Monday, July 30, 2012

Do You Know How to Make Butter?

I think making your own butter is one of those critical skills you will find quite useful if you ever have to live without electricity for any length of time - say like the two to three weeks the east coast just experienced. Under such circumstances, having butter for bread would be a real morale booster!  It is also fun and easy to make for everyday use. The best part, is you don't need any special equipment.

Just like in your great-grandmother's time, it is not necessary to put butter in the refrigerator. I will show you how to seal it so the butter stays fresh on the table- just as your great-grandmother did.

There is a shelf stable cream that you can add to your food storage program that works well to make butter. With this type of cream you can even make (and eat) butter without using electricity! I have purchased and used this cream.  It is delicious, good for cooking and makes good whipped cream as well as great butter.  I would take a picture of one of my boxes, but I am out at the moment.  I usually don't purchase it in the summer because it has to be shipped to my area. In the heat, I am afraid it will go bad. You can purchase it in stores if you live in Utah. I will resupply my stock come fall.

Here is a picture of the type of cream I use. I purchased mine from here

Today, I am using cream I purchased at a grocery store.

The first step is to prepare the cream. If using cream from the store, let it sit out on the counter until it is almost room temperature.  If using shelf stable cream, refrigerate it until it is chilled. If you don't want to chill it, that is OK, it will just take longer to turn to butter. 

I usually make butter in a quart canning jar. This makes it easy to see what is happening throughout the butter making process. Fill the jar half way with cream.  Whatever container you use, don't fill it more than half way because the cream will expand to fill the jar as you are making the butter.  Here is my glass jar.

 Now, all you have to do is shake the jar. That's it!  Really!  If using room temperature cream from the store, it shouldn't take more then 5 - 6 minutes.  If using shelf stable cream, it can take up to 30 minutes. Here is my jar after a few minutes of shaking.  You can see how the cream expands to fill the jar.

The first phase you will see the cream get to is whipped cream.  Since everyone knows what whipped cream looks like, I won't show a picture.  The next phase you will see the cream go through is a grainy phase.  The butter is just starting to form and is in small bits.  The cream hasn't separated yet, but has a grainy look about it.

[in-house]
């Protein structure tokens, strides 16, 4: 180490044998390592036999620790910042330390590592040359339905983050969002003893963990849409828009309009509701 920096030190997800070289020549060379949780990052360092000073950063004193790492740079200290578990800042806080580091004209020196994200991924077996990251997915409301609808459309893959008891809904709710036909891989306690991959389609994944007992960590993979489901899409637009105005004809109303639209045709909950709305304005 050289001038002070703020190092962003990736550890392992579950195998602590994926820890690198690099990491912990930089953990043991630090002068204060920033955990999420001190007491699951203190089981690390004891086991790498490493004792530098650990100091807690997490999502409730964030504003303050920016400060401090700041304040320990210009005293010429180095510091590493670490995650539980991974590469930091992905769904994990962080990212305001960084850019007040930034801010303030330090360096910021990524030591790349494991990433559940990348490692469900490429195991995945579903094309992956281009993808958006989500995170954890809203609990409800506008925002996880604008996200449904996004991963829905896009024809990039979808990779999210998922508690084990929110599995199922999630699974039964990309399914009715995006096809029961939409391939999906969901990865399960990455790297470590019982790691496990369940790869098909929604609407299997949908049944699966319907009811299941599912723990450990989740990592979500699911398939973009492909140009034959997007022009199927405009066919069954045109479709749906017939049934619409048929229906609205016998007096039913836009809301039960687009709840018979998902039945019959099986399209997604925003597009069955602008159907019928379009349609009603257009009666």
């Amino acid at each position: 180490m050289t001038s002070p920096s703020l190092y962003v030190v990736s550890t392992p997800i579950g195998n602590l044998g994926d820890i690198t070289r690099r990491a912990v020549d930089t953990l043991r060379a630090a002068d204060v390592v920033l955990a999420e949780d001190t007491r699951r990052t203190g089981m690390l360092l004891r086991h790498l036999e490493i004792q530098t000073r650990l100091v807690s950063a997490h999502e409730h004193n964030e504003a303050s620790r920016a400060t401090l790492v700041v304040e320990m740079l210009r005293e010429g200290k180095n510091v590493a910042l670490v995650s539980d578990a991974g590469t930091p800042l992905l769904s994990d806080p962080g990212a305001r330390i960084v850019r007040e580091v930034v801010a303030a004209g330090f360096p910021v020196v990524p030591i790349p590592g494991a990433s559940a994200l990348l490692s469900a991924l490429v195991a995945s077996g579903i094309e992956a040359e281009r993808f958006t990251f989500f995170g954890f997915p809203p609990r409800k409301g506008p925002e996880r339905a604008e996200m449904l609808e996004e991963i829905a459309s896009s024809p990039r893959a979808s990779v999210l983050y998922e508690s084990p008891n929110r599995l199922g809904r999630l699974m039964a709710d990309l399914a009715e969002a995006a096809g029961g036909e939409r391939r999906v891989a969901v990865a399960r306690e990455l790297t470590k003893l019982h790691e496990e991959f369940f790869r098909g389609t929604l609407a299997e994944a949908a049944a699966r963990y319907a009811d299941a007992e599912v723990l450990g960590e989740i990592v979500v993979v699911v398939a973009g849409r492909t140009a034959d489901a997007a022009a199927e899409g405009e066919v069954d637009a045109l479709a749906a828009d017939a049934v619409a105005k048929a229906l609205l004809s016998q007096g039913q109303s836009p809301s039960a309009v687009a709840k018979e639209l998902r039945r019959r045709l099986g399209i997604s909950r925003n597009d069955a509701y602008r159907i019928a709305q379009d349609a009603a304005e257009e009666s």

Keep shaking, it is almost butter!  The butter will soon separate from the buttermilk.  You will know when it has separated. It looks like a ball of butter sitting in a jar of milk. That is real buttermilk - great for making bread!  Please don't throw it away. This is what it looks like.

Shake it for a few more minutes to make sure you get all the butter out of the buttermilk. Then, using a slotted spoon, remove the butter from the jar.  The slotted spoon is key here because you want to drain the buttermilk from the butter. 

When you take the butter out of the jar, place it in a bowl of cool water.  You can also add a few pieces of ice to the water the first few times you make butter.  This will firm the butter up a bit and give you better control over it. After you have a bit of experience, you won't need the ice.

Next, wash the butter.  You must wash the butter to get all the buttermilk out. This is not a step you can skip.  The butter will not be edible if you don't wash it. (Ask me how I know this!) 

To wash the butter, you are going to knead it in the water until the water turns milky white. You can do this one of two ways - you can knead it by hand or you can use the back of the spoon to press the butter against the side of the bowl.  When I first started making butter, I would knead by hand.  Now, I use the spoon and press the butter against the bowl. A slotted spoon is key here  as it makes the work go faster. Our great-grandmothers would wash their butter on a butter table and squeeze the buttermilk out with a rolling pin.

The picture does not show how truly milky the water is, wait until you try and you'll see for yourself.  The next step is to change the water and repeat the process.  Press the butter against the side of the bowl until the water turns milky white. Change the water and repeat, again.  You will continue to do this until the water is completely clear after pressing the butter against the bowl.  Then, change the water and repeat twice more. I picked up this bit of advice from Carla Emery in her book, The Encyclopedia of Country Living. After having tried it many times, I agree with this advice 100%. It is definitely worth the time and effort. The butter tastes better if rinsed very well. The total washing time is about 10 minutes.

Now, it is time to drain the water from the butter. At this stage in the process I put my butter on a sheet of freezer paper.  If you chill the butter now, the water will pool out faster.  However, it isn't necessary. I place mine on a cookie sheet at a slight angle and let it drain.

After the water drains from the butter, you can now add salt if you want.  I lightly salt mine and then mix well by folding the butter on itself.  I then taste and add more salt if needed.